Napoleon began by removing the gag which was keeping the country in silence. On November 24, 1860, he granted to the Chambers the right to vote an address annually in answer to the speech from the throne, and to the press the right of reporting parliamentary debates. He counted on the latter concession to hold in check the growing Catholic opposition, which was becoming more and more alarmed by the policy of laissez-faire practised by the emperor in Italy. is the 328th day of the year (329th in leap years) in the Gregorian calendar. ... 1860 is the leap year starting on Sunday. ... Laissez-faire is short for laissez faire, laissez passer, a French phrase meaning to let things alone, let them pass. First used by the eighteenth century Physiocrats as an injunction against government interference with trade, it is now used as a synonym for strict free market economics. ...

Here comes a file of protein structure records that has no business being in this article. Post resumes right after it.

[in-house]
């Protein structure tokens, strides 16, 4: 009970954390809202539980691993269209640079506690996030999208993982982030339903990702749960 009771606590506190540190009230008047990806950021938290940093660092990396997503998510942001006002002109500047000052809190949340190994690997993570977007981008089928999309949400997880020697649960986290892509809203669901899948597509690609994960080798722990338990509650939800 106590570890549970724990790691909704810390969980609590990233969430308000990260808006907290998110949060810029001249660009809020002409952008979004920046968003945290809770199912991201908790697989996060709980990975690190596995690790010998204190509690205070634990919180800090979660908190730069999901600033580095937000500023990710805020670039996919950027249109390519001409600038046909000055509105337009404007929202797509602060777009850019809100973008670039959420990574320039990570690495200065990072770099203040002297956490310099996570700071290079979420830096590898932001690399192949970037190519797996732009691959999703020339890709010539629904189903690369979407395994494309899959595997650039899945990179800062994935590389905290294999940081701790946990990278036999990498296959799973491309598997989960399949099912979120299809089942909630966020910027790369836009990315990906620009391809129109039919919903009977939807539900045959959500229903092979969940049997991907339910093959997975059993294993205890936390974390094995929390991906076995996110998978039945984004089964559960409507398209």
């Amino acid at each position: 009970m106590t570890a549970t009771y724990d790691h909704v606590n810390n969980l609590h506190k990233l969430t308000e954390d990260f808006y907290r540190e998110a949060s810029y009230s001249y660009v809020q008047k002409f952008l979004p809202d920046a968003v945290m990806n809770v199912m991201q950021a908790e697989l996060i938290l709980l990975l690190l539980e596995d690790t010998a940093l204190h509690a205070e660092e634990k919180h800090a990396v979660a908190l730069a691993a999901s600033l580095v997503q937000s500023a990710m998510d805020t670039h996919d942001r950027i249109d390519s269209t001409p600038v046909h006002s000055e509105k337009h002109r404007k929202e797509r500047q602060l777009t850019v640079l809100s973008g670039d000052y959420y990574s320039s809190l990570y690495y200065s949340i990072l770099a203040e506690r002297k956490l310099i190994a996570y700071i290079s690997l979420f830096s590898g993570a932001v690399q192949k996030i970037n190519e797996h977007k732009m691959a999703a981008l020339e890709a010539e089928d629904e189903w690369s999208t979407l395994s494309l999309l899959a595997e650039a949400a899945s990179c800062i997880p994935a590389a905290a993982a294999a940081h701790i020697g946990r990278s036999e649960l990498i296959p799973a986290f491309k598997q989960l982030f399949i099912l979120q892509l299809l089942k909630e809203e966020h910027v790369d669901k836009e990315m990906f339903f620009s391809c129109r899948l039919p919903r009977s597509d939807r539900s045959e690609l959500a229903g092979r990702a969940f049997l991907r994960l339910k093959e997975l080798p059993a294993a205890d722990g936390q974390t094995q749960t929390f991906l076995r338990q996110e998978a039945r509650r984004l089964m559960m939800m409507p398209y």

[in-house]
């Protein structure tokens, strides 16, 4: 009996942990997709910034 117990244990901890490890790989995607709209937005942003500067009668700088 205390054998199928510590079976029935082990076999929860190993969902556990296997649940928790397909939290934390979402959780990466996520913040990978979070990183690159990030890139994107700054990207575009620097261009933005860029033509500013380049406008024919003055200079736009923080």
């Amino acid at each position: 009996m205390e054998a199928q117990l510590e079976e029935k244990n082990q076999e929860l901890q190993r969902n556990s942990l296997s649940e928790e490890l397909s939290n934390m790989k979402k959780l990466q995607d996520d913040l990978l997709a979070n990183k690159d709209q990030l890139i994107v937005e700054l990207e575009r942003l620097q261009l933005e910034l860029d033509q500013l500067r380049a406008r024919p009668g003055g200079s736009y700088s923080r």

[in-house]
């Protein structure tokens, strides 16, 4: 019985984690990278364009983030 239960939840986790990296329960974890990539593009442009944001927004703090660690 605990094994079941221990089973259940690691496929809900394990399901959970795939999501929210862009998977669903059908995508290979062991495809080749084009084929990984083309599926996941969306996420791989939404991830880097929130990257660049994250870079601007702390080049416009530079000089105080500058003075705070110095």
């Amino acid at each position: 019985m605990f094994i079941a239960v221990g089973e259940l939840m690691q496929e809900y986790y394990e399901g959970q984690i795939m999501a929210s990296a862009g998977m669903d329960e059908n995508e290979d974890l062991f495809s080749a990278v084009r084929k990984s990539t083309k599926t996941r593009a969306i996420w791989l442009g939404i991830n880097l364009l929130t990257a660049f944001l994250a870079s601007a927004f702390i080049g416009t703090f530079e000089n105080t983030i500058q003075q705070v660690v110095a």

The government majority already showed some signs of independence. The right of voting on the budget by sections, granted by the emperor in 1861, was a new weapon given to his adversaries. Everything conspired in their favour: the anxiety of those candid friends who were calling attention to the defective budget; the commercial crisis, aggravated by the American Civil War; and above all, the restless spirit of the emperor, who had annoyed his opponents in 1860 by insisting on an alliance with the United Kingdom in order forcibly to open the Chinese ports for trade, in 1863 by his ill-fated attempt of a military intervention in Mexico to set up a Latin empire in favour of the archduke Maximilian of Austria, and from 1861 to 1863 by embarking on colonising experiments in Cochin China and Annam. Similar inconsistencies occurred in the emperor's European policies. The support which he had given to the Italian cause had aroused the eager hopes of other nations. The proclamation of the kingdom of Italy on February 18, 1861 after the rapid annexation of Tuscany and the kingdom of Naples had proved the danger of half-measures. But when a concession, however narrow, had been made to the liberty of one nation, it could hardly be refused to the no less legitimate aspirations of the rest. Combatants United States of America (Union) Confederate States of America (Confederacy) Commanders Abraham Lincoln, Ulysses S. Grant Jefferson Davis, Robert E. Lee Strength 2,200,000 1,064,000 Casualties 110,000 killed in action, 360,000 total dead, 275,200 wounded 93,000 killed in action, 258,000 total... Combatants Second Mexican Empire Second French Empire United Kingdom Spain Austria-Hungary Belgium Republic of Mexico Strength 38,493 French soldiers, 7000 Austro-Hungarian volunteers, 2000 Belgian volunteers ~80,000 Casualties 6,654 French killed and wounded 12,000 Mexican killed and wounded Emperor Maximilian Napoleon III of France Ju... Scholars debate about what exactly constitutes an empire (from the Latin imperium, denoting military command within the ancient Roman government). ... Maximilian I, Emperor of Mexico, (July 6, 1832 - June 19, 1867) was a member of Austrias Imperial Habsburg family. ... Cochin China (also known as Cochinchina or in French, Cochinchine) was the southernmost part of Vietnam beside Cambodia. ... Annam, literally meaning Pacified South, is a region of central Vietnam that fell under Chinese rule in 111 BC as Annan (安南). Known locally as Trung Bộ, meaning Central Boundary, it was formerly a kingdom the size of Sweden with its capital at Huế. It had been seized by the French... February 18 is the 49th day of the year in the Gregorian calendar. ... 1861 (MDCCCLXI) was a common year starting on Tuesday (link with display the full calendar) of the Gregorian calendar (or a common year starting on Thursday of the Julian calendar) // January 1 - Benito Juárez captures Mexico City January 2 - Friedrich Wilhelm IV of Prussia dies and is succeeded by... Tuscany (Italian: ) is one of the 20 Regions of Italy. ... Location of the city of Naples (red dot) within Italy. ...